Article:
Separate protests that began in various parts of Yangon converged at Sule Pagoda, situated in the center of a roundabout in the city’s downtown area. Protesters chanted “Long live Mother Suu” and “Down with military dictatorship.”
Authorities had cut access to the internet as the protests grew Saturday, fanning fears of a complete information blackout. On Sunday afternoon, however, internet users in Yangon reported that data access on their mobile phones had suddenly been restored.
The demonstrators are seeking to roll back last Monday’s seizure of power by the military and demanding the release from detention of the country’s ousted leader, Aung San Suu Kyi, and other top figures from her National League for Democracy party.
The military has accused Suu Kyi and her party of failing to act on its complaints that last November’s election was marred by fraud, though the election commission said it had found no evidence to support the claims.
The growing protests are a sharp reminder of the long and bloody struggle for democracy in a country that the military ruled directly for more than five decades before loosening of its grip in 2012. Suu Kyi’s government, which won a landslide election in 2015, was the first led by civilians in decades, though it faced a number of curbs to its power under a military-drafted constitution.
During Myanmar’s years of isolation under military rule, the golden-domed Sule Pagoda served as a rallying point for political protests calling for democracy, most notably in during a massive 1988 uprising and again during a 2007 revolt led by Buddhist monks.
The military used to deadly force to end both of those uprisings, with estimates of hundreds if not thousands killed in 1988. While riot police have been sent to watch the protests this past week, soldiers have been absent and there have been no reports of clashes.
Showing little fear, protest crowds have grown bigger and bolder since Monday’s coup, while remaining nonviolent in support of a call by Suu Kyi’s party and its allies for civil disobedience.
In one of Sunday’s gatherings, at least 2,000 labor union and student activists and members of the public gathered at a major intersection near Yangon University. They marched along a main road, snarling traffic. Drivers honked their horns in support.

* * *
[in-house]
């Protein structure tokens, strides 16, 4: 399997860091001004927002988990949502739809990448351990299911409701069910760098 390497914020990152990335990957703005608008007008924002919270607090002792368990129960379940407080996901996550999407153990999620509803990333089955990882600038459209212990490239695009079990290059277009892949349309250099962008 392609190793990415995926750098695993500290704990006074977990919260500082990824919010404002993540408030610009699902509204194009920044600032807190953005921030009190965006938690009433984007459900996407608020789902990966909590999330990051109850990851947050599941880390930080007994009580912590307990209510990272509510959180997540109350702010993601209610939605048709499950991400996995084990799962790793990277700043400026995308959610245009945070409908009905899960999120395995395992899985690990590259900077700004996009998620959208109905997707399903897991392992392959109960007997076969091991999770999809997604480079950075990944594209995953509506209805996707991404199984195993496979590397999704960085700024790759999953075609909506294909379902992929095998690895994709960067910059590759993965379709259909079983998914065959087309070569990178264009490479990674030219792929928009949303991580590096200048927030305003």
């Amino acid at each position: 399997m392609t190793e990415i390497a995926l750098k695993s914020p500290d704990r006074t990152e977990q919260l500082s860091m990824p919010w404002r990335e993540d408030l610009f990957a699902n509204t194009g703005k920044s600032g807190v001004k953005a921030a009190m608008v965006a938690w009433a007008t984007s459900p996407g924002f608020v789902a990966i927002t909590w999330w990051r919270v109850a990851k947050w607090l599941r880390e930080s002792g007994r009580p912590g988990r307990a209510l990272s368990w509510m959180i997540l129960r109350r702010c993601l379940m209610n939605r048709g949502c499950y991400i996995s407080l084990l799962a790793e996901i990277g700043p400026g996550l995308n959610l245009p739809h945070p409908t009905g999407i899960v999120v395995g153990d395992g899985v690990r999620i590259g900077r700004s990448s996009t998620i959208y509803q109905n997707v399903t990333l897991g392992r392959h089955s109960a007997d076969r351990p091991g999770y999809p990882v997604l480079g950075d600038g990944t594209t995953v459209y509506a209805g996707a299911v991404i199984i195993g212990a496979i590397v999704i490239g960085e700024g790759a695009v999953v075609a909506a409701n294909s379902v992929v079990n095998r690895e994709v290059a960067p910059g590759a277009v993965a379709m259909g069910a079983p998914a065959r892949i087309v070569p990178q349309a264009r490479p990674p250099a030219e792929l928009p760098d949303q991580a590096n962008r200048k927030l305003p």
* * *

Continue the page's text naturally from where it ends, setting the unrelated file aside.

Police in riot gear blocked the main entrance to the university. Two water cannon trucks were parked nearby.
The protesters held placards calling for freedom for Suu Kyi and President Win Myint, who were put under house arrest and charged with minor offenses, seen by many as providing a legal veneer for their detention.
Reports on social media and by some Myanmar news services said demonstrations were taking place in other parts of the country as well, with a particularly large crowd in the central city of Mandalay.
Saturday had seen the size of street protests grow from the hundreds to the thousands, but is also saw the authorities cut most access to the internet. Holes in the military’s firewall allowed some news to trickle out, but also fanned fears of a complete information blackout.
Social media platforms such as Facebook and Twitter were earlier ordered blocked, but had remained partially accessible. Social media platforms have been major sources of independent news as well as organizing tools for protests.
Netblocks, a London-based service that tracks internet disruptions and shutdowns, confirmed that there had been a partial restoration of internet connectivity on Sunday, but noted that it might be temporary and social media remined blocked.
The communication blockade was a stark reminder of the progress Myanmar is in danger of losing. During Myanmar’s decades of military rule, the country was internationally isolated and communication with the outside world strictly controlled.
The elected lawmakers of Suu Kyi’s party met in an online meeting Friday to declare themselves as the sole legitimate representatives of the people and asked for international recognition as the country’s government.